The unique process to make a KA-BAR knife combines the talent of experienced craftspeople, expertise of knife enthusiasts, detailed finishing and rigorous inspection and testing.
Here are just a few of the steps it takes to make knives in our world-class facility, which we share with Cutco Corporation, our parent company and maker of the finest kitchen cutlery.
Blanking is a shearing process in which the blade of a knife is punched out of a larger piece of metal. Using a 100 ton blanking press, KA-BAR can blank out nearly 9,000 knife blades in one full day of operation.
After blanking out the blades, tang stamping is used to identify the knife. The manufacturer's name, the country in which the product is made, and an item number are stamped into the blade of the knife.
In the first phase of our well known heat treatment process, blades are run through a heat treating belt oven. This 70 foot conveyor oven is one of the largest in the country and takes a full hour to complete one cycle.
In the final phase of our heat treatment process, blades are tempered in a walk-in oven for several hours, enhancing steel toughness.
KA-BAR knives feature flat or hollow ground blades. Flat grinds are best for jobs with which there will be great lateral stress. Hollow grinds provide a fine, extremely sharp edge perfect for more delicate tasks.
Our eye for detail does not end with the blade; KA-BAR also takes great pride in the handle finishing process.
The oval-shaped leather handle construction on the famous USMC knife is made by first compressing leather washers onto the tang, shaping and coloring them, and then fastening them on with a pinned-on butt cap.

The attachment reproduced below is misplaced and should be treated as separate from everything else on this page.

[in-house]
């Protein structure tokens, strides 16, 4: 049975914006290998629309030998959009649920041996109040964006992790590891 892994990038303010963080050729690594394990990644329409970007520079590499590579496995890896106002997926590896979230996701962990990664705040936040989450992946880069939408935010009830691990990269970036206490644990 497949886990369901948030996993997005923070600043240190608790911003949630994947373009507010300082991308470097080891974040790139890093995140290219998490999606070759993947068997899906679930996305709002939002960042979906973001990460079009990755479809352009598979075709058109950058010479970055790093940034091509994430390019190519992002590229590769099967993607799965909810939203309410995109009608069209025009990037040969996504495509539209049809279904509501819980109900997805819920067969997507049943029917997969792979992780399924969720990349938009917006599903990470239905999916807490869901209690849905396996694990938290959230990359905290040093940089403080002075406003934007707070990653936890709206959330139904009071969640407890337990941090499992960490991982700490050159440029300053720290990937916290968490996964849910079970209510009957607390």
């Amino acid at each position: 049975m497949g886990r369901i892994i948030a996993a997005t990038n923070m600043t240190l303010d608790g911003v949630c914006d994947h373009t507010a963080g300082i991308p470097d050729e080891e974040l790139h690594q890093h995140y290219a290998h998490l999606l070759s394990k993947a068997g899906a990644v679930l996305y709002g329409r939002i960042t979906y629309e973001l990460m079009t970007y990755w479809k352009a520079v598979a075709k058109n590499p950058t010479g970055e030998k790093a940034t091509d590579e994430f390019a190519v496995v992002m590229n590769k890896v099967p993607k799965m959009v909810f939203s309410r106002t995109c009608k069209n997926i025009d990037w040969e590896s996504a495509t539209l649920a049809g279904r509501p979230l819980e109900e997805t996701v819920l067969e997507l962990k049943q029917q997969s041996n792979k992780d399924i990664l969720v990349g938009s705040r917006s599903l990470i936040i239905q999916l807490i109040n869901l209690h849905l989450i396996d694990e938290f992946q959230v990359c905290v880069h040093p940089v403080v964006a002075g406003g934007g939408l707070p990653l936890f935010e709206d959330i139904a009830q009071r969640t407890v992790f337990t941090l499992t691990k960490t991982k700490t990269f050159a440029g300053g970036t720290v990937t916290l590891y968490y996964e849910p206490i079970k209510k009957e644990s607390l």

The butt cap or pommel is attached to the handle of a knife with a headed steel pin. The pin is inserted into the butt cap and driven part way through the tang.
Finally before being released for shipping, each KA-BAR knife is subject to a multiple step inspection guaranteeing the ergonomics, aesthetics, and functionality.
KA-BAR uses four different product tests to determine the sharpness, edge-holding ability, hardness, and edge angles of all knives:
Cutlery and Allied Trades Research Association (CATRA) Testing - One of a handful of machines like it in the world, the CATRA tester uses controlled pressure, stroke length, number of cycles and a certified sand-impregnated paper to determine the sharpness and edge-holding capabilities of a blade.
KA-BAR Rockwell tests knives to determine the hardness of the steel. A diamond brale presses into the blade and makes an indentation. The harder the steel is the higher the Rockwell reading.
A goniometer measures the edge angles of a KA-BAR knife by using a laser beam. The laser beam is aimed at the cutting edge of the blade and is split by the honed edge onto a protractor that reads the edge angle of each side of the blade.
KA-BAR puts prototype knives and sheaths through vigorous field tests to find and eliminate problems before introducing new products to the public.